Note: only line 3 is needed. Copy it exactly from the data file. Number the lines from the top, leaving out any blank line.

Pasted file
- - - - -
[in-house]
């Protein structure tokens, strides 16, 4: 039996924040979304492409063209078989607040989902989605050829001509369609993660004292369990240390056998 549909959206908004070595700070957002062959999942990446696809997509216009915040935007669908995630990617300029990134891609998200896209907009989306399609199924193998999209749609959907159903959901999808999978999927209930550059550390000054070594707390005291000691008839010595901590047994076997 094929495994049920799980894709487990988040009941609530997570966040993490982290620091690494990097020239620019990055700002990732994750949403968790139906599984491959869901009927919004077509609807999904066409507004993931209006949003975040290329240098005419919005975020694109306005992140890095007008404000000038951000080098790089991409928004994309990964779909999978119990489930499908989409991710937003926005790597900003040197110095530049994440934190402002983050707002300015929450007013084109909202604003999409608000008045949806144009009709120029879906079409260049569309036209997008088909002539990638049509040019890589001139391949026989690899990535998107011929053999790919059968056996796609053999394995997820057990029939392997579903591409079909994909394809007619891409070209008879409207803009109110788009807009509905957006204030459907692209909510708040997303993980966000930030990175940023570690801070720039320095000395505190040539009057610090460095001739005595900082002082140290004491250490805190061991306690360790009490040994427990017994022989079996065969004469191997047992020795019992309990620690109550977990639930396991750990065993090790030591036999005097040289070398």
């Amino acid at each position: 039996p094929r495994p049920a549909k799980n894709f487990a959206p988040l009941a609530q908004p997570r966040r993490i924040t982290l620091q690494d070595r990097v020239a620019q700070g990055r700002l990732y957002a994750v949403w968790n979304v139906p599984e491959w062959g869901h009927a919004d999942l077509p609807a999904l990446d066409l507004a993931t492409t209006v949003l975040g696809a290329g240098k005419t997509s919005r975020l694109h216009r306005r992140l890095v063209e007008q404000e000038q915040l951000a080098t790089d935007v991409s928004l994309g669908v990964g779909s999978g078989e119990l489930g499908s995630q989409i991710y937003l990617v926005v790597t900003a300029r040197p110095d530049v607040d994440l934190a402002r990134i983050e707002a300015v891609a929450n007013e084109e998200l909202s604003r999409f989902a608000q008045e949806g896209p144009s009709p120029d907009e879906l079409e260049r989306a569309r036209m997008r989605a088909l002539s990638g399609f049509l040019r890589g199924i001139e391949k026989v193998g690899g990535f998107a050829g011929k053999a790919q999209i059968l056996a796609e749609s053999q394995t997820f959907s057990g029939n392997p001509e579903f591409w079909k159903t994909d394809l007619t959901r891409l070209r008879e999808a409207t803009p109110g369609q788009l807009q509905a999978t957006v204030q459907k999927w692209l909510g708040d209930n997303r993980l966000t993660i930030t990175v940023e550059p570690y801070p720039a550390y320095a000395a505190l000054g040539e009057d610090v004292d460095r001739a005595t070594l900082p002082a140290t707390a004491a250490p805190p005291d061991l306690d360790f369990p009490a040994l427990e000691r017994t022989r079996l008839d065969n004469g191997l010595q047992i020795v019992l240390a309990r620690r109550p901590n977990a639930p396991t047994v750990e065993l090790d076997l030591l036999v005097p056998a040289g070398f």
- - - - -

């Amino acid at each position: 039996p094929r495994p049920a549909k799980n894709f487990a959206p988040l009941a609530q908004p997570r966040r993490i924040t982290l620091q690494d070595r990097v020239a620019q700070g990055r700002l990732y957002a994750v949403w968790n979304v139906p599984e491959w062959g869901h009927a919004d999942l077509p609807a999904l990446d066409l507004a993931t492409t209006v949003l975040g696809a290329g240098k005419t997509s919005r975020l694109h216009r306005r992140l890095v063209e007008q404000e000038q915040l951000a080098t790089d935007v991409s928004l994309g669908v990964g779909s999978g078989e119990l489930g499908s995630q989409i991710y937003l990617v926005v790597t900003a300029r040197p110095d530049v607040d994440l934190a402002r990134i983050e707002a300015v891609a929450n007013e084109e998200l909202s604003r999409f989902a608000q008045e949806g896209p144009s009709p120029d907009e879906l079409e260049r989306a569309r036209m997008r989605a088909l002539s990638g399609f049509l040019r890589g199924i001139e391949k026989v193998g690899g990535f998107a050829g011929k053999a790919q999209i059968l056996a796609e749609s053999q394995t997820f959907s057990g029939n392997p001509e579903f591409w079909k159903t994909d394809l007619t959901r891409l070209r008879e999808a409207t803009p109110g369609q788009l807009q509905a999978t957006v204030q459907k999927w692209l909510g708040d209930n997303r993980l966000t993660i930030t990175v940023e550059p570690y801070p720039a550390y320095a000395a505190l000054g040539e009057d610090v004292d460095r001739a005595t070594l900082p002082a140290t707390a004491a250490p805190p005291d061991l306690d360790f369990p009490a040994l427990e000691r017994t022989r079996l008839d065969n004469g191997l010595q047992i020795v019992l240390a309990r620690r109550p901590n977990a639930p396991t047994v750990e065993l090790d076997l030591l036999v005097p056998a040289g070398f």